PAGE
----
This pedal has a good strong build and is predominately metal. The main shaft is stainless steel running through nylon bushels. There are Kevlar cables and stainless steel springs controlling the pedal movement.
It as a resistance of 250k ohm, which makes it suitable for passive instruments. There is a taper switch that will allow switching between the two rates of volume swell. There is also a tuner output. This will permit you silent tuning if you put it in a held down position.
As mentioned, this pedal that it is for passive instruments; there is another model designed for active instruments. Being passive requires no batteries or power supply. It is a simple pedal in that it is not designed to alter your tone, and it just acts as a volume pedal.
Unfortunately, it appears that it does have an effect on the tone of your instrument. It has a tendency to alter the overall sound when in use and especially at lower volume levels.
Ernie Ball usually makes very good pedals, but this one appears to have one or two minor problems. This isn’t the case with every pedal we must say; some perform as they should do with no problems. This indicates to us there is a quality control issue in the factory. It is set at a reasonable price point, so in its well-tested form, it is a good option.
- Very strong and tough build with good materials.
- Designed specifically for passive instruments, so no batteries are required.
- Some units have a problem with tone kill.
3 Dunlop Guitar Volume Pedal (DVP4)
Size is one of the problems faced by manufacturers who make effects pedals that need to rock forwards and backwards. It is the nature of the beast, really. Dunlop brought out a smaller sized version of a wah pedal which met with some approval. And now, they have now taken their DVP3 Volume pedal and given us the DVP4, which is about half the size.
This is a bold attempt at trying to make these pedals fit somewhere on already packed pedalboards that just won’t take the full-size versions. It is a very compact pedal measuring just 6 inches by 3.5 by 3.5 inches; it is also lightweight weighing 1.3 pounds.
It is well-made with a toughened footplate that has a rubberized covering. And has a smooth action and is built to be robust and durable. It has a built-in aux output that can work with a tuner or as a control for expression effects. There is an added control that allows you to have a minimum value for an expression pedal. It is a high impedance pedal that is passive and therefore requires no power source.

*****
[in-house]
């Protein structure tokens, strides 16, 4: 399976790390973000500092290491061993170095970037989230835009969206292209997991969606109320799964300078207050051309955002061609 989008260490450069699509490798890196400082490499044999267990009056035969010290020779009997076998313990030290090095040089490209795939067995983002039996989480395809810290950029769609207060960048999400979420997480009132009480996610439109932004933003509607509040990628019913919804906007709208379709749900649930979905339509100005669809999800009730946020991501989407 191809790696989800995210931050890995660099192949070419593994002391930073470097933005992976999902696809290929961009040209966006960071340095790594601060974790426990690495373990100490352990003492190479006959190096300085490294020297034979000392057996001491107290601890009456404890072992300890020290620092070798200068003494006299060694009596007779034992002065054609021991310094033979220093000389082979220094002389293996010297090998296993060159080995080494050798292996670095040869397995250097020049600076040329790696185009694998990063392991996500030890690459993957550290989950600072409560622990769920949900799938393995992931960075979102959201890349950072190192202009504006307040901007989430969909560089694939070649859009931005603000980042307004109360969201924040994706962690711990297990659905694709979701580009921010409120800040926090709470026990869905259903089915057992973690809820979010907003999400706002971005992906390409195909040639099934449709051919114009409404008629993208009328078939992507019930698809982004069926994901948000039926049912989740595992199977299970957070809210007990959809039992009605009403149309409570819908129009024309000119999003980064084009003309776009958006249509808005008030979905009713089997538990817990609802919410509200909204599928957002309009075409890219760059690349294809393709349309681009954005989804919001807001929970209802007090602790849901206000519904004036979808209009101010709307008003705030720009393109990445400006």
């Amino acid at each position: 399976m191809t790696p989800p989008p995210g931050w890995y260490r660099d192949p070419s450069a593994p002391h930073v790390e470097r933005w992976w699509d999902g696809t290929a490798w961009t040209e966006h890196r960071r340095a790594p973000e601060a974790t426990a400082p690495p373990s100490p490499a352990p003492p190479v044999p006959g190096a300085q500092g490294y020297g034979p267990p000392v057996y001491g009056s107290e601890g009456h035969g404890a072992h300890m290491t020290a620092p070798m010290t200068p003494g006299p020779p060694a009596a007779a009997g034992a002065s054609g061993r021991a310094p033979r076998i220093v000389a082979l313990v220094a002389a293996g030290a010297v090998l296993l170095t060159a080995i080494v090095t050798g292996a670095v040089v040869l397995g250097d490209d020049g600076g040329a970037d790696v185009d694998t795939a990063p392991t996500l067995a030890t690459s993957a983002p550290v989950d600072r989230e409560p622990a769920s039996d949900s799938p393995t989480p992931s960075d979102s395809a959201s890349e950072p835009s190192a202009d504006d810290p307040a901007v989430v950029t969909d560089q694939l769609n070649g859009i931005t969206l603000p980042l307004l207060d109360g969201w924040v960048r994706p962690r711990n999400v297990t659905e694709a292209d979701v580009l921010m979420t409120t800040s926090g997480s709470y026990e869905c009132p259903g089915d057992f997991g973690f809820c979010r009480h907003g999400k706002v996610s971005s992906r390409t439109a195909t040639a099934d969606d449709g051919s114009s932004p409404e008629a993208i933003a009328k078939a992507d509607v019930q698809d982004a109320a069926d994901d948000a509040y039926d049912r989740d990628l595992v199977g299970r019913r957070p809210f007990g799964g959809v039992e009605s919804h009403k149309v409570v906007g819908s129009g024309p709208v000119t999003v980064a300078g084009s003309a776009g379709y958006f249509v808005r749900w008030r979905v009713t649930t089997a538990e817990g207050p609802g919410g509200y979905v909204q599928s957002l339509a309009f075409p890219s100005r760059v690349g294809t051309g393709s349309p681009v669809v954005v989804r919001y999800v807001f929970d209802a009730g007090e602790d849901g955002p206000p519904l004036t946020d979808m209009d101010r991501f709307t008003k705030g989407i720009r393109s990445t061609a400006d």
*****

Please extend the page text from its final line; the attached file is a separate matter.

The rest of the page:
It can be a very good idea to try and solve the space problem, but it doesn’t always work. One of the problems is the range or the distance the pedal can actually travel to create swell. This is automatically reduced a little by its size.
The second issue is that it will not fit comfortably under an adult’s foot. Therefore there is going to be a large overlap. Some will see that as a problem, others may not. The pedal is set higher than most other pedals on the board. It is, therefore, not going to be disruptive in terms of its small size. However, being so small, you are unlikely to get the same sort of effect that you will with a full-size pedal.
It is a nice idea and will work for some, but not others. The price point is set well, so it is an attractive option.
- Well-designed and robust build.
- Smaller in size to fit packed pedalboards easily.
- Some will not like the smaller size.
4 Boss FV-50H | Tuner Out Jack High Impedance Volume Pedal
Back to Boss again for another volume pedal. But you must make sure not to confuse this pedal with the BOSS Volume Pedal (FV-500H) that we have already looked at.
This has the usual rugged Boss build with a metal base and a toughened plastic footrest on top. It looks like most Boss pedals – like it is ready to go to work. And has been designed to be placed at the end of the effects chain and has some useful additions.
It is a stereo pedal and has two inputs and a pair of outputs. This might not seem significant to some players. But the stereo set up does let you plug in stereo effects pedals, such as delays or reverbs. You can then send the signal to two amps for that glorious stereo wide sound spread! Yummy!
It also has a tuner jack socket so you can connect your tuning device for use whenever you may happen to need it. And it is a smaller pedal than the (FV-500H) pedal and measures in at 9.3 inches by 4.1 by 2.8 inches and only weighs one pound.
It has a very good feature built-in using a Minimum Volume control. With this, you can adjust the higher or lower volume levels. It gives you a lot more control over the depth of sound than on pedals that don’t have this. A good feature that, along with its overall build and quality, places it into consideration to be one of the Best Stereo Volume Pedals currently available.